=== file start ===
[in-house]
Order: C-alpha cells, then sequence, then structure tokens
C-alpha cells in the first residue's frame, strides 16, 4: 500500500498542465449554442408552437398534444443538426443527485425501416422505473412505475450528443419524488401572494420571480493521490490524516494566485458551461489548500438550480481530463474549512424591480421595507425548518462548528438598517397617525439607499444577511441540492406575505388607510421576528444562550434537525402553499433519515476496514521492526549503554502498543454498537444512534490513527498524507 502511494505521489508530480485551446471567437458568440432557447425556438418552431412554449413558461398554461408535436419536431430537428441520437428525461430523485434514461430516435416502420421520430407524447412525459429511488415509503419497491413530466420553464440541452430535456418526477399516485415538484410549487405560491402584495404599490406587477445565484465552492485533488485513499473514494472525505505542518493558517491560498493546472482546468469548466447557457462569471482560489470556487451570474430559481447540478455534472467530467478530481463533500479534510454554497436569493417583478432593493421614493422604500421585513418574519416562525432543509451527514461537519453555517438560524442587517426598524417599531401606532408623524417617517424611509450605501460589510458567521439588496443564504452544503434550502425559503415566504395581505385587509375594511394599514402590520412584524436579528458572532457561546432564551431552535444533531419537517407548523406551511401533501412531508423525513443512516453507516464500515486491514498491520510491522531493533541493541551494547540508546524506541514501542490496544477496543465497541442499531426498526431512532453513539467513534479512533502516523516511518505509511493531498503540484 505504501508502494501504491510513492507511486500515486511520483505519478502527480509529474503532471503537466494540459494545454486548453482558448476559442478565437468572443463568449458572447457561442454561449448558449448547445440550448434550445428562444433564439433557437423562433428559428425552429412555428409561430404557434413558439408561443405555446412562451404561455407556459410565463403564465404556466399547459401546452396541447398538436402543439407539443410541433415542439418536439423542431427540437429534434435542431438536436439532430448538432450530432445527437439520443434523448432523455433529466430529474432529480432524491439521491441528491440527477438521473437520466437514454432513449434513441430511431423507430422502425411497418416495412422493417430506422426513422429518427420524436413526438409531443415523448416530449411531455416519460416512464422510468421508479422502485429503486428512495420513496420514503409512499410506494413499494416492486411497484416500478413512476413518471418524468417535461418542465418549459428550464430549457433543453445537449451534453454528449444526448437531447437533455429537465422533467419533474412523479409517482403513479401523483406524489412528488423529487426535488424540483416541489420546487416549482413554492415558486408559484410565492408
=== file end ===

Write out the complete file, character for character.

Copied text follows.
[in-house]
Order: C-alpha cells, then sequence, then structure tokens
C-alpha cells in the first residue's frame, strides 16, 4: 500500500498542465449554442408552437398534444443538426443527485425501416422505473412505475450528443419524488401572494420571480493521490490524516494566485458551461489548500438550480481530463474549512424591480421595507425548518462548528438598517397617525439607499444577511441540492406575505388607510421576528444562550434537525402553499433519515476496514521492526549503554502498543454498537444512534490513527498524507 502511494505521489508530480485551446471567437458568440432557447425556438418552431412554449413558461398554461408535436419536431430537428441520437428525461430523485434514461430516435416502420421520430407524447412525459429511488415509503419497491413530466420553464440541452430535456418526477399516485415538484410549487405560491402584495404599490406587477445565484465552492485533488485513499473514494472525505505542518493558517491560498493546472482546468469548466447557457462569471482560489470556487451570474430559481447540478455534472467530467478530481463533500479534510454554497436569493417583478432593493421614493422604500421585513418574519416562525432543509451527514461537519453555517438560524442587517426598524417599531401606532408623524417617517424611509450605501460589510458567521439588496443564504452544503434550502425559503415566504395581505385587509375594511394599514402590520412584524436579528458572532457561546432564551431552535444533531419537517407548523406551511401533501412531508423525513443512516453507516464500515486491514498491520510491522531493533541493541551494547540508546524506541514501542490496544477496543465497541442499531426498526431512532453513539467513534479512533502516523516511518505509511493531498503540484 505504501508502494501504491510513492507511486500515486511520483505519478502527480509529474503532471503537466494540459494545454486548453482558448476559442478565437468572443463568449458572447457561442454561449448558449448547445440550448434550445428562444433564439433557437423562433428559428425552429412555428409561430404557434413558439408561443405555446412562451404561455407556459410565463403564465404556466399547459401546452396541447398538436402543439407539443410541433415542439418536439423542431427540437429534434435542431438536436439532430448538432450530432445527437439520443434523448432523455433529466430529474432529480432524491439521491441528491440527477438521473437520466437514454432513449434513441430511431423507430422502425411497418416495412422493417430506422426513422429518427420524436413526438409531443415523448416530449411531455416519460416512464422510468421508479422502485429503486428512495420513496420514503409512499410506494413499494416492486411497484416500478413512476413518471418524468417535461418542465418549459428550464430549457433543453445537449451534453454528449444526448437531447437533455429537465422533467419533474412523479409517482403513479401523483406524489412528488423529487426535488424540483416541489420546487416549482413554492415558486408559484410565492408